Wednesday, December 14, 2011

TIES 2011

I am back from the TIES conference.  Once a year, the people over at TIES put on an educational technology conference that appeals to teachers, administrators, and educational tech staff.

This is actually a pretty broad spectrum audience when you think about it.  They do a good job of finding ideas and presentations for everyone on the list.  In fact, if you can't find an interesting discussion here, you aren't trying very hard.  I highly recommend it if you have a chance to go.

Interesting things I noticed there:

The crowd attending this thing is getting huge!  It used to be very easy to get a seat in the opening keynote talk in the room where the talk is happening.  In fact, you would have a choice of seats.  The last two years, seat choice hasn't been possible and the satellite conference rooms have been used to teleconference in the speaker that was literally just down the hall.

Why so full?  They have been getting in rock star level speakers. I also think this is due to people really needing to know what is happening with the technologies used in education and (finally) getting serious about learning about them.

Interesting trends spotted:

Bring Your Own Devices.  If you were worried about being first to try BYOD, no more worries.  There are several districts that are giving this BYOD trend a go.  There doesn't sound like any real downside to this plan.  Just keep an eye out for the have-not crowd and have a plan to help them out.  Also, the bandwidth of your network might become an issue if it is not robust enough.

(Thinking the networking through, I would be sure to set-up the networks with two different levels of priority... teachers, principals and other presenters who need swift connections because they are presenting get swift connections.  Non-presenters who are not high priority get something more cost-effective.)

Encouraging devices with kids for the same reasons adults would use them.  Keeping life organized, becoming more productive, etc.  I don't know if you remember how complicated middle school was, but it sure isn't getting any easier.  Why not bring the devices?

Google Docs (Google Apps.)  What did we do without these tools?  Look at the apps version for your school or consider yourself committing malpractice.  They are an inexpensive, useful and powerful way to collaborate.  Just what you need for your classroom.  This also makes that Mac vs PC question irrelevant.  Welcome to the post personal computer world.

There are some dinosaurs out there.  One district I heard about is not putting anything on any cloud service for reasons of security.  Really?  My kid's 5th grade writing assignment needs security?  No one is going to die if his work gets out and if we are really worried about him being embarrassed we can set things up so you need a password or a link or both.  Payroll information needs security.  Military planners need security.   Please don't make it hard for Grandma to see my kid's work.  He can use the audience.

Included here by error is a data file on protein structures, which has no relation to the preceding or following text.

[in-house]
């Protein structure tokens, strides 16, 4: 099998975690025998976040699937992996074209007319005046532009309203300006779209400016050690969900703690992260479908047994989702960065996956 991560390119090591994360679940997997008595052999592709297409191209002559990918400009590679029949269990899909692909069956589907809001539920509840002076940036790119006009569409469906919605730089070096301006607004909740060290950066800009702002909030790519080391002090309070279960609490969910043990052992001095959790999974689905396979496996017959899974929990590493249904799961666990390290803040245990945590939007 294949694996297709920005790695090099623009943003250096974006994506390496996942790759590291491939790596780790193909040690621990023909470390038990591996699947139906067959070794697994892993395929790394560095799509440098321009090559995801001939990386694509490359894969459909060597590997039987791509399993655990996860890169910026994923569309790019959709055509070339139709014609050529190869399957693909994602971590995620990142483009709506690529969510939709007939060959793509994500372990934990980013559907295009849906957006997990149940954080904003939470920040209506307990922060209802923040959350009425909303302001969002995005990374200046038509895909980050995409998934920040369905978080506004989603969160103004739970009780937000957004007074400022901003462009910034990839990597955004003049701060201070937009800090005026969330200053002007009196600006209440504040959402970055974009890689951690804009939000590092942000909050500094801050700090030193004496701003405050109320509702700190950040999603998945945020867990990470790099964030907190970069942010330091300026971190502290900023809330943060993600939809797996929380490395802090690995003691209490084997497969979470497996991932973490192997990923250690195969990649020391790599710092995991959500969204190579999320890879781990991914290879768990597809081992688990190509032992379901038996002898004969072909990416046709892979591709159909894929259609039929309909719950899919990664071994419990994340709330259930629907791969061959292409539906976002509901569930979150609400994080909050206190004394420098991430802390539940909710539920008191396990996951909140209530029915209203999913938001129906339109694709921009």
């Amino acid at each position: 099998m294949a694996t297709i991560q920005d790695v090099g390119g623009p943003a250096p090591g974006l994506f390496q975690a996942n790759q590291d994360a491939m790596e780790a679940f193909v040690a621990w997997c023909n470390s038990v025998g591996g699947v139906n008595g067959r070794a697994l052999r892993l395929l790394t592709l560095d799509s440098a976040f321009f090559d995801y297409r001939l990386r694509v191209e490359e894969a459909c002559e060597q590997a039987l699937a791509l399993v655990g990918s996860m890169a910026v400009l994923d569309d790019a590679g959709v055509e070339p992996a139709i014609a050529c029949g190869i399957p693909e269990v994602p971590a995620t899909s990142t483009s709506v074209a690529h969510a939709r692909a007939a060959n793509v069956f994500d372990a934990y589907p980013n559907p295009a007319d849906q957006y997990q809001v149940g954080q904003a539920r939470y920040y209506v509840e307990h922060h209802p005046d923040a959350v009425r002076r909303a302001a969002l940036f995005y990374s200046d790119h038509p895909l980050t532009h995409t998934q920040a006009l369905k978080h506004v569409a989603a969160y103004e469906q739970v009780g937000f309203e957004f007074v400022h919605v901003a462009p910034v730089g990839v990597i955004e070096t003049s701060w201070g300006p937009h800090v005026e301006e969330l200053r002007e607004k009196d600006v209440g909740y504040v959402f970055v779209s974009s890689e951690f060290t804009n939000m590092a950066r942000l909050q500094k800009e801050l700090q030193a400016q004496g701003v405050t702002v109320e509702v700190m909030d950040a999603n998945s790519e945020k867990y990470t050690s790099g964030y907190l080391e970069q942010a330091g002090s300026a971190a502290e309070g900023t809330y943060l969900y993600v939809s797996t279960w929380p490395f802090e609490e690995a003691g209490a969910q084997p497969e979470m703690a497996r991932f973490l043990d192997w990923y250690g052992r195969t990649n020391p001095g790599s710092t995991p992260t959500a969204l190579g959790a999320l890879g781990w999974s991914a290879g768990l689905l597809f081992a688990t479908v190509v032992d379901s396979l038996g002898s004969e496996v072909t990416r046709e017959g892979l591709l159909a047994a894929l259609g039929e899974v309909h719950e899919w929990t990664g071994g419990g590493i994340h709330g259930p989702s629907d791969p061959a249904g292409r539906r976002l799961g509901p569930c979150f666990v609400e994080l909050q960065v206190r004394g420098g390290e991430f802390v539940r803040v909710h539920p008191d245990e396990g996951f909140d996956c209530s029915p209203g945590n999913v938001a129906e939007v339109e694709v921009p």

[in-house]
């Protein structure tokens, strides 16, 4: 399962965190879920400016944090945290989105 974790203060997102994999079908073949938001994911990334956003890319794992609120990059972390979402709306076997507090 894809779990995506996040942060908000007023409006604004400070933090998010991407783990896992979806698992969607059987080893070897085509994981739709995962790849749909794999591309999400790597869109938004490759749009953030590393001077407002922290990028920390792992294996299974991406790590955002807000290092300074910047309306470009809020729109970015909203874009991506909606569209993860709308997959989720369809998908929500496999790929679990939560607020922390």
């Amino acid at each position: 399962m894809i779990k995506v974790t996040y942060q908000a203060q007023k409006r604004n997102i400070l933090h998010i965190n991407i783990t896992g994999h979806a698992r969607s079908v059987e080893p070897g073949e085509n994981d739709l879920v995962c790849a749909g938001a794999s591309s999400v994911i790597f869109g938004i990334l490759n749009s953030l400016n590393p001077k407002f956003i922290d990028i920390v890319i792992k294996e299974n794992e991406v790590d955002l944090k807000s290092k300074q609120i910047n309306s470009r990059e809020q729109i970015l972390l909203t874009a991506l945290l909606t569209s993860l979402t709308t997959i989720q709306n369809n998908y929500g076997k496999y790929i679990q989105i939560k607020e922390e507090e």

Vendors!  There are lots of interesting products out there.  Curriculum too.  I can't help but wonder if the really big future purchases are going to lean towards network tools to get kids online and keep things under control for CIPA.

I would be worried if I were a book publisher with no online plans.  From what I heard and saw, it is very possible to deliver education without buying books.  The new opportunity here is the major cost savings for districts, if everyone is web-connected.  I think it would be interesting to see a few teachers try to run classes without buying books from what is available now.  Literature looks do-able now with Project Gutenberg.

Publishers might want to think about their role.  Instead of developing lessons that will be used for the next textbook cycle, they need to become the curators of what has and is happening in the subject area.  What that looks like and how you profit from that, I don't know.  In my mind, publishing becomes more of a service (like a consultant) and less of a tangible product.

Once again, a fun and educational couple of day at TIES.  Maybe you can be part of the record breaking crowds next December.  Hope to see you there.

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